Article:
Her basic premise: You say you’re committed to doing X, but you spend your time doing W, Y, and Z. That means that you’re actually committed to . . . W, Y, and Z. That’s okay. No need to beat yourself up about it. But you do need to get honest with yourself about where your commitments do lie versus where you think they should lie.

–Worldchanging Austin has more analysis of Austin’s Climate Protection Plan, which I talked about last week.

–Like RG4N in my own neighborhood, Austin, Draw the Line! is using the Internet as a key tool in its grassroots effort to steer the future of Austin’s downtown.

–It never ceases to amaze me how the Internet enables specialists with a very specific passion to share their zeal and expertise with the world. Exhibit 1,453,763: John Wood’s Functional Hand Strength. (Thanks to Seth.)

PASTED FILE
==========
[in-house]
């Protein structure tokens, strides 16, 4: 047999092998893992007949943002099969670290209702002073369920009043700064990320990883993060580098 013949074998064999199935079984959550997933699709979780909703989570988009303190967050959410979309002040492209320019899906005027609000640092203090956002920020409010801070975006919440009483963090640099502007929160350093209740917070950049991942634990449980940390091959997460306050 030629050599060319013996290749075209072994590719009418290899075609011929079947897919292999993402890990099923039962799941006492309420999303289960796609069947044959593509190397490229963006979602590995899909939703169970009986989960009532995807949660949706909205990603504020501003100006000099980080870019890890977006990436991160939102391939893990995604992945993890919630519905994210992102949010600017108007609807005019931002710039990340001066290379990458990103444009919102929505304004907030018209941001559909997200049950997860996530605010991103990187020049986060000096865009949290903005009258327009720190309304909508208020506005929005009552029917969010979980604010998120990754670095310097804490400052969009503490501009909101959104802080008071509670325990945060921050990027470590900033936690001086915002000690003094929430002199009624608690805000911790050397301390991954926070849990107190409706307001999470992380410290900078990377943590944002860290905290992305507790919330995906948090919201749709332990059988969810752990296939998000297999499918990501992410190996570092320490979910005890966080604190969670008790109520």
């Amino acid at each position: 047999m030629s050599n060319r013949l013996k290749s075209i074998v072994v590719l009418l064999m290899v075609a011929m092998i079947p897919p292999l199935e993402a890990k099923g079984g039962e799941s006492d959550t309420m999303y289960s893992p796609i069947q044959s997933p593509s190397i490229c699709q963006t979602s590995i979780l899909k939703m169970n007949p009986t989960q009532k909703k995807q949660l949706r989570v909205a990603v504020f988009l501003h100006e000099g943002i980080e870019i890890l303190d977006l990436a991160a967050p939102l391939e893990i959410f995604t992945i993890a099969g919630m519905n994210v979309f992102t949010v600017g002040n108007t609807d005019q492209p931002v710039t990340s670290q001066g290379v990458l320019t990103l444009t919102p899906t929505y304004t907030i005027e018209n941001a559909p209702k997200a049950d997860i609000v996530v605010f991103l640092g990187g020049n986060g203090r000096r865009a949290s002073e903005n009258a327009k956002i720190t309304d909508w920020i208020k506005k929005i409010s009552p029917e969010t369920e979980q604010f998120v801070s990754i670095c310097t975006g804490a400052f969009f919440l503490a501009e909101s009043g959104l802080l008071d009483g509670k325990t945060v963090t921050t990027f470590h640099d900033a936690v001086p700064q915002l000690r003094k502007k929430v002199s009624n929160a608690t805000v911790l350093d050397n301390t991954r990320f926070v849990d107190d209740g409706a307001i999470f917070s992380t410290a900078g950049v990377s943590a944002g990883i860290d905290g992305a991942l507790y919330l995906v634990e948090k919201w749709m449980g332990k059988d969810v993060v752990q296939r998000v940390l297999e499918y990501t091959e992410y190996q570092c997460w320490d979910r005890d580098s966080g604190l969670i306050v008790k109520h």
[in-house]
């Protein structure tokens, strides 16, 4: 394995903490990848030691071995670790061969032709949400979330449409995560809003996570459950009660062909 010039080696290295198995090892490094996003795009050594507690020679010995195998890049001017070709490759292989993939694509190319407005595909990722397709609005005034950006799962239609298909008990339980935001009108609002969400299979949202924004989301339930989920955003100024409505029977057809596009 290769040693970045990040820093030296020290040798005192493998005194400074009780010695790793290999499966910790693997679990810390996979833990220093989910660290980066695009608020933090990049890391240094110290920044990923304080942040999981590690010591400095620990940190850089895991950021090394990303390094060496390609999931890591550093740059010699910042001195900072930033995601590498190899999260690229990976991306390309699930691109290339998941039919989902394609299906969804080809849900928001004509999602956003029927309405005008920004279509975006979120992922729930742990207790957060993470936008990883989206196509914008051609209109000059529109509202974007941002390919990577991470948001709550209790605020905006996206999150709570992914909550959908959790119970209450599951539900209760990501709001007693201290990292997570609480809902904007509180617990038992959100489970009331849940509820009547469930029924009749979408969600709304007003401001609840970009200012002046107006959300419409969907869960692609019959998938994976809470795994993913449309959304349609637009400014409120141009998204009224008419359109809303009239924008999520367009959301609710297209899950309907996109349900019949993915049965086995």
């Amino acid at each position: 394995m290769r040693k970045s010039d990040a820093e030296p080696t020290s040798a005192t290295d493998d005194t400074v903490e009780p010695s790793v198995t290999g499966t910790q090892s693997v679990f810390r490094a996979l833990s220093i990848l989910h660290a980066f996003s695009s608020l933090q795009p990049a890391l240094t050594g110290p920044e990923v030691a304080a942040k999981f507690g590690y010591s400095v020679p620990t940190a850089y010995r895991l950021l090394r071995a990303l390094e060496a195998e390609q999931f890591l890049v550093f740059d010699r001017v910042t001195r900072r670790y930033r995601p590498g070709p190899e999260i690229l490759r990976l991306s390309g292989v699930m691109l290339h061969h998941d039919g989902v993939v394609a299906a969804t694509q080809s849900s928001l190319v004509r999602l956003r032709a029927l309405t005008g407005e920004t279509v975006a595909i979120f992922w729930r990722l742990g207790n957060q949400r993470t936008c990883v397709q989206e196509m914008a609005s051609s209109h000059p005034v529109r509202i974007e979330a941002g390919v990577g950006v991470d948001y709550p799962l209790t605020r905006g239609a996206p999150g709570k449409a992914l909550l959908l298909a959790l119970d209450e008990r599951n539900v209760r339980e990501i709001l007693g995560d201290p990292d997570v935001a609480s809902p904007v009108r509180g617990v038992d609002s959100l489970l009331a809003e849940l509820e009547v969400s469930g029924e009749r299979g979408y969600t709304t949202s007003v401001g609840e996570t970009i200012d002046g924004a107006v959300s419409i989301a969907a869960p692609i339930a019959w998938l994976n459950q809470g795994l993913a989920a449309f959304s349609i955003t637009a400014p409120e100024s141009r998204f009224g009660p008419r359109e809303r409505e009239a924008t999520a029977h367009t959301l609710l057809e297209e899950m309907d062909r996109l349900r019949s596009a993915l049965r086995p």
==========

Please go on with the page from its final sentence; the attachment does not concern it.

–Thank you, Doc Searls, for pointing me to Joel Johnson’s column on not buying crap.

Acumen Fund

Monday, October 30th, 2006

I’m always heartened by antipoverty initiatives that take a smarter approach than classic direct aid. Don’t get me wrong: sometimes the direct application of food or medicine or cash is just the ticket for helping out people in need in the developing world. But in general, I tend to think that those efforts work best in cases of emergency. For the long haul, we need better, smarter, durable methods that foster sustainable changes driven by the recipients themselves.

A great example of this is discussed in this TED Talk by Jacqueline Novogratz, the founder of Acumen Fund. This is what you get when people who are savvy to Western business and philanthropy are willing to let the recipients of aid help to build the process by which the aid is administered. Novogratz’s story of native entrepreneurship around bednets in Africa is exactly what the world needs more of.